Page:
ABC:Luke 2

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Verse 1[edit] claims the Bible is wrong about the following passage, and makes the following comments:[1]

Luke 2:1 And it came to pass in those days, that there went out a decree from Caesar Augustus, that all the world should be taxed.
2 (And this taxing was first made when Cyrenius was governor of Syria.)
3 And all went to be taxed, every one into his own city.

A woman 9-months pregnant traveled a great distance on the back of a donkey? Why does the book of Matthew mention no census? And If ever there was a decree there was none that all lineage of David should go to Bethlehem to be counted, Mary would have been excluded because she was not a "lineage of David."

First of all, where does it say they traveled via donkey? Neither Matthew or Luke appear to mention this, and Mark and John don't mention Jesus' childhood. Joseph and Mary could have traveled via caravan for all we know. While this may be presented in popular culture, it appears to be an invention separate from the Bible with no Biblical basis for assumption. Thus this is a strawman, criticizing the Bible for something it does not say.

Secondly, Joseph in the book of Matthew gave different detail about Jesus' childhood than Mary did. That they chose to relate different aspects of what occurred is not unusual and certainly not contradictory. The event does not need to be mentioned in both books for the Bible to be true, after all.

Thirdly, both Mary and Joseph were of David's lineage and both needed to go. Joseph's genealogy in Matthew and Mary's genealogy in Luke show they were both of the lineage of David. For more on how Mary's genealogy was presented in Joseph's name per Jewish custom, see Luke 3.

Verse 7[edit] claims the Bible is wrong about the following passage, and makes the following comments:[1]

Matthew 2:11 And when they were come into the house, they saw the young child with Mary his mother, and fell down, and worshipped him: and when they had opened their treasures, they presented unto him gifts; gold, and frankincense, and myrrh.

In a house.

Luke 2:7 And she brought forth her firstborn son, and wrapped him in swaddling clothes, and laid him in a manger; because there was no room for them in the inn.

In a manger. There was no room in the inn.

First of all, Luke 2 never says where the manger was at. It could've been a barn. It could've been a small shack. A critic wanting to claim a contradiction might even expect an open field. We simply aren't told. And therefore we certainly shouldn't assume where it was at given a lack of information to claim the Bible incorrect.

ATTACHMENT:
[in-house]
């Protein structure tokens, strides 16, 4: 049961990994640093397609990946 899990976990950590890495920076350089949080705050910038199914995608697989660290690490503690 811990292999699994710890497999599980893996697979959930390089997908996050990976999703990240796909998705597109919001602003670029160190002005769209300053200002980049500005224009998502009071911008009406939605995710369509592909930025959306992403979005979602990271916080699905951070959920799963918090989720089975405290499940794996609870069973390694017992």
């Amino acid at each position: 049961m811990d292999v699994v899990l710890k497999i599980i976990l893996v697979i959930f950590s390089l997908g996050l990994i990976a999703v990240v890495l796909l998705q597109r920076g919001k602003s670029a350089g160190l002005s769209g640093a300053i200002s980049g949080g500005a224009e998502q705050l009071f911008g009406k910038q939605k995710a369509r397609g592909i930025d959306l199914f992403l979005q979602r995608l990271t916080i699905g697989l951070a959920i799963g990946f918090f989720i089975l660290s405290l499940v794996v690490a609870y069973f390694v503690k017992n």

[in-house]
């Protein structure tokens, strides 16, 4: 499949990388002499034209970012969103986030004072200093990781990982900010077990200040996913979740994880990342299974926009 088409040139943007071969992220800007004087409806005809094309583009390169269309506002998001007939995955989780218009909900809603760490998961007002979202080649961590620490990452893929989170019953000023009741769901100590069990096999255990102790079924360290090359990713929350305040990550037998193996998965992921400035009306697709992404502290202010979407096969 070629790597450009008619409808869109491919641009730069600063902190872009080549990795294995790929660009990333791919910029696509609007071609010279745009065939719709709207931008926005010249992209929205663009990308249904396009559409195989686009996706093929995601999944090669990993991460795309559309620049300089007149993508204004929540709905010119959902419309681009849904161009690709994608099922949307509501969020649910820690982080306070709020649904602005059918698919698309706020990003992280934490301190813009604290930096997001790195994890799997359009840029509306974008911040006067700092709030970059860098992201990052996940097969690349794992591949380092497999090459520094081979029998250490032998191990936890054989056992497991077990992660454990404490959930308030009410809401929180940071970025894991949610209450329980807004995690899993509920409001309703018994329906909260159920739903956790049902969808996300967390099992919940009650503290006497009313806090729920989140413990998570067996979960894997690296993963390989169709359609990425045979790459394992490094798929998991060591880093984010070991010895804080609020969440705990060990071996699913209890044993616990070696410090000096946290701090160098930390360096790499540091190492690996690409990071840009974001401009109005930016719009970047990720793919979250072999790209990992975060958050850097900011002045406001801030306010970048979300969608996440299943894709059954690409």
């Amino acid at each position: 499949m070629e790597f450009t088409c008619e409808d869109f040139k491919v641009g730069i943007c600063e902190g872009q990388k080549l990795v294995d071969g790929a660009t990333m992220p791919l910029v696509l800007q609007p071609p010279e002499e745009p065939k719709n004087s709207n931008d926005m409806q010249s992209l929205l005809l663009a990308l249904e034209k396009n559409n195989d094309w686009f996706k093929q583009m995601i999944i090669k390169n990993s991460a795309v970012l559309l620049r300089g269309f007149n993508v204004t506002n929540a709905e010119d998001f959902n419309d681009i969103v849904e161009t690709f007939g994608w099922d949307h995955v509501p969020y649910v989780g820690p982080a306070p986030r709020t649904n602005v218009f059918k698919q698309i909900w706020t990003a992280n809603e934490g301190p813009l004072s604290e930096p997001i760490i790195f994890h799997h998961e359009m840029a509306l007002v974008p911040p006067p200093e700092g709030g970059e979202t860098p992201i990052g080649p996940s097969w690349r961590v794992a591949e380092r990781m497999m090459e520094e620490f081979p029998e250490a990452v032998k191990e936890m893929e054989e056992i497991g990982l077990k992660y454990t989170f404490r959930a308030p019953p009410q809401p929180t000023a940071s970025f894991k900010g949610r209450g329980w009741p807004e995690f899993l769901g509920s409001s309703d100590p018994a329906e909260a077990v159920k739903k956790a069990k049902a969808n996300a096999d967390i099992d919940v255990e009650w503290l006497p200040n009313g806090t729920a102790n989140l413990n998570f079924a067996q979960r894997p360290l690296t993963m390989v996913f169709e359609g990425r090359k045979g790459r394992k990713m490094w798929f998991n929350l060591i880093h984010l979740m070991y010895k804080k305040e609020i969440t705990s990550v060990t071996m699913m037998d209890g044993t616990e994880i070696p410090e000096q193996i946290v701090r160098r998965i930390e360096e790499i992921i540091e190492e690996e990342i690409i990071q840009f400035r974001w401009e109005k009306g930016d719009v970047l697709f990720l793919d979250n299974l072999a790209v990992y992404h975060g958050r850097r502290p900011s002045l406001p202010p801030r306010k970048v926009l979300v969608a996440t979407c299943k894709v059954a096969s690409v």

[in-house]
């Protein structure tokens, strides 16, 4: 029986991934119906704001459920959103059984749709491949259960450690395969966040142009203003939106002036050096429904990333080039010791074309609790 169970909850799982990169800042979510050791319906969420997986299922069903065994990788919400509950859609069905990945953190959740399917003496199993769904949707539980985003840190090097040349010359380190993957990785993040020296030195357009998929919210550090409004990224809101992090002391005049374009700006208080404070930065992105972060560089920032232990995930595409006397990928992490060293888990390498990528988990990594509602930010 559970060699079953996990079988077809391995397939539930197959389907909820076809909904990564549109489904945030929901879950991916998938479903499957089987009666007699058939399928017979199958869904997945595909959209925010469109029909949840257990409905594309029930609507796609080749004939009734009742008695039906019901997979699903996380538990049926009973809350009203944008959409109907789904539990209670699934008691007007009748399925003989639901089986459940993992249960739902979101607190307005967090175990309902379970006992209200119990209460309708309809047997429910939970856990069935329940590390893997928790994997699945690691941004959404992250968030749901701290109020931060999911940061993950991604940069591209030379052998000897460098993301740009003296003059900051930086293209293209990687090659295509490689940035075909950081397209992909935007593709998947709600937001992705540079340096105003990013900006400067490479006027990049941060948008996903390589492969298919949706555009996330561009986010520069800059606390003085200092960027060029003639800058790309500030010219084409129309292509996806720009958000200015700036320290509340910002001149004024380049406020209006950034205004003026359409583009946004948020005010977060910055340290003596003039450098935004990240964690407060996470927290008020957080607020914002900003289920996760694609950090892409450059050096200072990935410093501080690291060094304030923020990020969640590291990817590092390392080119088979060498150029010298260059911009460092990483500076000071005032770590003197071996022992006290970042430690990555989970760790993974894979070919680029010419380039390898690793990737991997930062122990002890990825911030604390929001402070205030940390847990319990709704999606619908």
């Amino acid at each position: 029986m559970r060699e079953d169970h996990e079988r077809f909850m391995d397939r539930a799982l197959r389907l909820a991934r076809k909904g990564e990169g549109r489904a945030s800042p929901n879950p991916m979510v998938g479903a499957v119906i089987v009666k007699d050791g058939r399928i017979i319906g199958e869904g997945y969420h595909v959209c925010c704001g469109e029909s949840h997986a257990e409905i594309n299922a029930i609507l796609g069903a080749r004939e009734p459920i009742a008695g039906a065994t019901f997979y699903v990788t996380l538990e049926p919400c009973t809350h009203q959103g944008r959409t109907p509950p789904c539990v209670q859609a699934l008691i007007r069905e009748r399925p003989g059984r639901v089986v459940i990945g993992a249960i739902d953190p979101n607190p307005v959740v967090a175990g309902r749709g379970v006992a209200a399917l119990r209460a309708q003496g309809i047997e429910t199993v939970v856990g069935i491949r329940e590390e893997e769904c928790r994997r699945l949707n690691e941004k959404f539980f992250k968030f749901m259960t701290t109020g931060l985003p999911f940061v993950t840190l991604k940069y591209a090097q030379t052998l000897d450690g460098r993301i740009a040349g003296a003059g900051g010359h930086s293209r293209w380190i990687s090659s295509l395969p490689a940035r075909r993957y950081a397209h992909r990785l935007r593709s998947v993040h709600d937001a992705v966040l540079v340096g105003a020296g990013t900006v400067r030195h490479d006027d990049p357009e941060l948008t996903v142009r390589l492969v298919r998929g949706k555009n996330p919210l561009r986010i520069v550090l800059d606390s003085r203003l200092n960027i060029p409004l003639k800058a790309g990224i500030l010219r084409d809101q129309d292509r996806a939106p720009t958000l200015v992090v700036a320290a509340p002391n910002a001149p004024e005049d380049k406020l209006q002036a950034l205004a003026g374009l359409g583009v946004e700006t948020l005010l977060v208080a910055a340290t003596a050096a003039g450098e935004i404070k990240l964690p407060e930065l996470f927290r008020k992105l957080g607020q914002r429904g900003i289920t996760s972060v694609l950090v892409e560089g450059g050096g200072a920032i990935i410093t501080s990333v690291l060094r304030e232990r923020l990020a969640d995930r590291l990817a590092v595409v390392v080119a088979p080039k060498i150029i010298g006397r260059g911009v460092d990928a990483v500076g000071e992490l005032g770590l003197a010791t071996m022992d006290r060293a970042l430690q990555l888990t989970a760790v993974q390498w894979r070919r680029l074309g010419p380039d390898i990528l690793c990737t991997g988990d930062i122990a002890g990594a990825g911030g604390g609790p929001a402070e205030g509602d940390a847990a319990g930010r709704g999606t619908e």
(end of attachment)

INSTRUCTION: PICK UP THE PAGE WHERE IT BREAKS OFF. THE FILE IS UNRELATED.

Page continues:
Secondly, even if it was a stables or barn, that would've technically been their home or living area so the writer would have been correct in using the Greek word oikia which roughly translates to the 16th century word 'house' chosen by the KJV translators. There is certainly no reason to see a contradiction here, and the decision to claim one here shows a desire to create a contradiction out of nothing.

A manger isn't a living area. Really? Luke 2 never says where they lived, only that it had a manger and was not an inn. Presuming more than that is reaching.

Verse 15[edit] claims the Bible is wrong about the following passage, and makes the following comments:[1]

Matthew 2:1 Now when Jesus was born in Bethlehem of Judaea in the days of Herod the king, behold, there came wise men from the east to Jerusalem,
2 Saying, Where is he that is born King of the Jews? for we have seen his star in the east, and are come to worship him.

Magi (astronomers or astrologers).

Luke 2:15 And it came to pass, as the angels were gone away from them into heaven, the shepherds said one to another, Let us now go even unto Bethlehem, and see this thing which is come to pass, which the Lord hath made known unto us.


Obviously there can be both and the passages don't contradict in any way. If all four Gospels provided the exact same detail/wording, what would be the point in having four different accounts? They'd obviously have colluded. Providing different detail is not in any way a contradiction. Claiming this a 'contradiction' is just outright ridiculous, to put it politely.

Verse 39[edit] claims the Bible is wrong about the following passage, and makes the following comments:[1]

Matthew 2:13 ¶ And when they were departed, behold, the angel of the Lord appeareth to Joseph in a dream, saying, Arise, and take the young child and his mother, and flee into Egypt, and be thou there until I bring thee word: for Herod will seek the young child to destroy him.
14 When he arose, he took the young child and his mother by night, and departed into Egypt: